Working backwards, it is the case that good technical writing, rather like planning, is not merely a good document or plan; as the wise philosopher Mike Tyson once said: "Everyone has a plan until they're punched in the face." Good documents, and plans, are the result of a production process that is teleological or goal-oriented in nature. A good design process will throw away 99% work it has done to reach the 1% that accomplishes the goal of that design process. If you won't go over budget, or over time, or off-spec to accomplish the goal of that design process, then that design process is bad.

Which brings me to the point that hand-waving away suggestions for following best-practices in technical writing, project management, design and so on in favour of stupidly using bad design practices until they somehow meet the desired goal is the kind of stupid that dooms projects, wastes time, and muddies the waters for people trying to make good. There's nothing worse for someone trying to pick up where a failed production left off than the poisoned well of ideas that's left behind after failure. It's said that 'success breeds success' and that we want to use 'best of breed' practices, but evolution does not work like that, and following only in the footsteps of what has 'worked' before is how we get to people disregarding good working practices that would result in excellent products if only they were employed appropriately rather than fetishized.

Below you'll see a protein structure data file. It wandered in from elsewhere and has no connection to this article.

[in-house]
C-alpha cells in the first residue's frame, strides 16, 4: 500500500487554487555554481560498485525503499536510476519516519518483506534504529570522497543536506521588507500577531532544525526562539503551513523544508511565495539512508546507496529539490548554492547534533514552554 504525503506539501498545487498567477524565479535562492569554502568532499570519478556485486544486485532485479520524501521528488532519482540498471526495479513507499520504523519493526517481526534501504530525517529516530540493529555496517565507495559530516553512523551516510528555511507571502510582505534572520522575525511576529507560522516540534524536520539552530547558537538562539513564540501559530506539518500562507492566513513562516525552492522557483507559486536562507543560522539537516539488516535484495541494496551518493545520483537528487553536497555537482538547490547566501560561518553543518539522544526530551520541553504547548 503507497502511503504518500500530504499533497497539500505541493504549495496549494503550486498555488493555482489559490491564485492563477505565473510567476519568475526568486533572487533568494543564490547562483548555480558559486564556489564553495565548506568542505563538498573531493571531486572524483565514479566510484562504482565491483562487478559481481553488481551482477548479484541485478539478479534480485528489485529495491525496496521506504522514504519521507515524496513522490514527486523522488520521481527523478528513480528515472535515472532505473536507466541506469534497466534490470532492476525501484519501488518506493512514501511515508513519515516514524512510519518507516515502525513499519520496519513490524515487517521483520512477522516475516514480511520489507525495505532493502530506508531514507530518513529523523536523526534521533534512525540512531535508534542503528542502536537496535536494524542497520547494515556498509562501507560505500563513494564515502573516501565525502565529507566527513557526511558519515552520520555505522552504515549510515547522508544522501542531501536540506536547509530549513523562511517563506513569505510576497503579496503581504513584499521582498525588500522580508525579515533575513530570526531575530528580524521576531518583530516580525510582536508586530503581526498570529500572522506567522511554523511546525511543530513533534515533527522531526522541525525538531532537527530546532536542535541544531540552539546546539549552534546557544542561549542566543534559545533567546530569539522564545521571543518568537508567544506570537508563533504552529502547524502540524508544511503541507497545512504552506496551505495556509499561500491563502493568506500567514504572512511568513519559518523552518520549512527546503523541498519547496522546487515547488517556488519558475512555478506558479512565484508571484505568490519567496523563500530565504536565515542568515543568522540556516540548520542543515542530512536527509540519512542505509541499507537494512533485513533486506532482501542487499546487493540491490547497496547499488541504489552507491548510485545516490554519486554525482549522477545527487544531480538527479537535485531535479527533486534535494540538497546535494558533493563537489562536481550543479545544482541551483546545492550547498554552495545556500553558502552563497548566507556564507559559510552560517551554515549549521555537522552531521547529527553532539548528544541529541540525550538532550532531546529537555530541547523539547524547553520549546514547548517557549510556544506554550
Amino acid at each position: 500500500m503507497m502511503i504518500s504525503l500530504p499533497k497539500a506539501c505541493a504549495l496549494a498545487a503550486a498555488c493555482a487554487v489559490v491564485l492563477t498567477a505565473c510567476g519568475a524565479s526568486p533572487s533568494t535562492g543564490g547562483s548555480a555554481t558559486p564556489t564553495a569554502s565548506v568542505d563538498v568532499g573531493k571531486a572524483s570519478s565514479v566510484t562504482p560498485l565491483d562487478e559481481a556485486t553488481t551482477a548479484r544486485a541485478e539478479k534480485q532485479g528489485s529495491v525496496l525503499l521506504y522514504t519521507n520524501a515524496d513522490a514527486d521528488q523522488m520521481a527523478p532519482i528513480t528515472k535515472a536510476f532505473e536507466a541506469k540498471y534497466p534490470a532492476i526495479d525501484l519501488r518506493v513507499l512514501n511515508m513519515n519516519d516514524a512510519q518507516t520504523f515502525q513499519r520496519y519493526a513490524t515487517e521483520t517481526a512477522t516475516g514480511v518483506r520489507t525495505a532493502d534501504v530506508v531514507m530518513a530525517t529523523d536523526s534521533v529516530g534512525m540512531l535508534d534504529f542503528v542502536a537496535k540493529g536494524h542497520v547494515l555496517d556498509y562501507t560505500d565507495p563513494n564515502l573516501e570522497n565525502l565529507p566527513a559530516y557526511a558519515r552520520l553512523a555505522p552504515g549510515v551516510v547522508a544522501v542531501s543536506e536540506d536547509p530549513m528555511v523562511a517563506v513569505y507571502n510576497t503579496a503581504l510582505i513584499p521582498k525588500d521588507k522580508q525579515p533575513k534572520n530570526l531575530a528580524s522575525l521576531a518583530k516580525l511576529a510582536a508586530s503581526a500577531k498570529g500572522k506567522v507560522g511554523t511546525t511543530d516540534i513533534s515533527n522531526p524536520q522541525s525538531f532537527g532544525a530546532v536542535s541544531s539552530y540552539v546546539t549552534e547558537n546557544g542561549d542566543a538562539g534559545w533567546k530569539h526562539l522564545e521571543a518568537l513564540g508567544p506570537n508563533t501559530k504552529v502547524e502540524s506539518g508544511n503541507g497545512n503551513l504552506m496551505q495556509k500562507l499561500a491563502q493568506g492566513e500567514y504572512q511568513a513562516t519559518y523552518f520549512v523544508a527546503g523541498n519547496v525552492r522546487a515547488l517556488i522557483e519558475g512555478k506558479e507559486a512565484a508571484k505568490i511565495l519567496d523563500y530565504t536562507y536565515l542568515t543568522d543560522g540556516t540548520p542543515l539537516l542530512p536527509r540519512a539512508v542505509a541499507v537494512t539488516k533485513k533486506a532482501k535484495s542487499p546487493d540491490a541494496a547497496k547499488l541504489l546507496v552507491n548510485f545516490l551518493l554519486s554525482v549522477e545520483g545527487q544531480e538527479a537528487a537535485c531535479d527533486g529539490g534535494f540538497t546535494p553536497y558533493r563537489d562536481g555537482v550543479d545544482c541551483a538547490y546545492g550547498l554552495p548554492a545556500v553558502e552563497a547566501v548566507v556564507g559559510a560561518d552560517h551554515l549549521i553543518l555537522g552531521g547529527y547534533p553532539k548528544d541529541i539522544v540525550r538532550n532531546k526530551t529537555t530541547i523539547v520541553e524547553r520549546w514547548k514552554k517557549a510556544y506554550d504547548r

Take, as an example, a schedule. Schedules are good. Well documented schedules using Gantt-charts and so on are good too. Production schedules which sacrifice the purpose for which they are intended, which is to ensure a good product need to be amended, are bad. Which is pretty much what separates the best practices from the worst, and that is an explicitly acknowledging that the practice is instrumental to achieving a goal, rather than an end in itself.  The other part of all best practices is that these practices, like good technical writing, aid oneself in conducting gap analysis and learning lessons to apply to the next iteration of the production. Structuring ones project using particular best practices means that, if/when they fail, you can go back and see why they failed so that you can avoid it in the next iteration.

So when I suggest using a particular practice in design (and other project work) the idea is not to concentrate on applying that practice purely to the exclusion of all else, or to sacrifice the goal of the project on the altar of bureaucracy. The idea is to take a tool out of a toolbox and to try it out, and to test the tool as much as apply it. Technical writing, like other design disciplines, is a toolbox with an array of tools that can be used well if they are used to accomplish a goal, rather than used to be used.

Being able to learn from mistakes is important, particularly if you want to build on the experiences of others, and save yourself a lot of time and whatever else might be a cost to you. The worst mistake to avoid is disregarding the experiences of others, particularly where they disagree with your own, because that disagreement indicates a lack of knowledge; what knowledge do you lack that you cannot at least understand their perspective, if not agree with their argument? Perhaps more interestingly, what knowledge do you lack that you think that you do understand their argument, and merely find it to be unsound?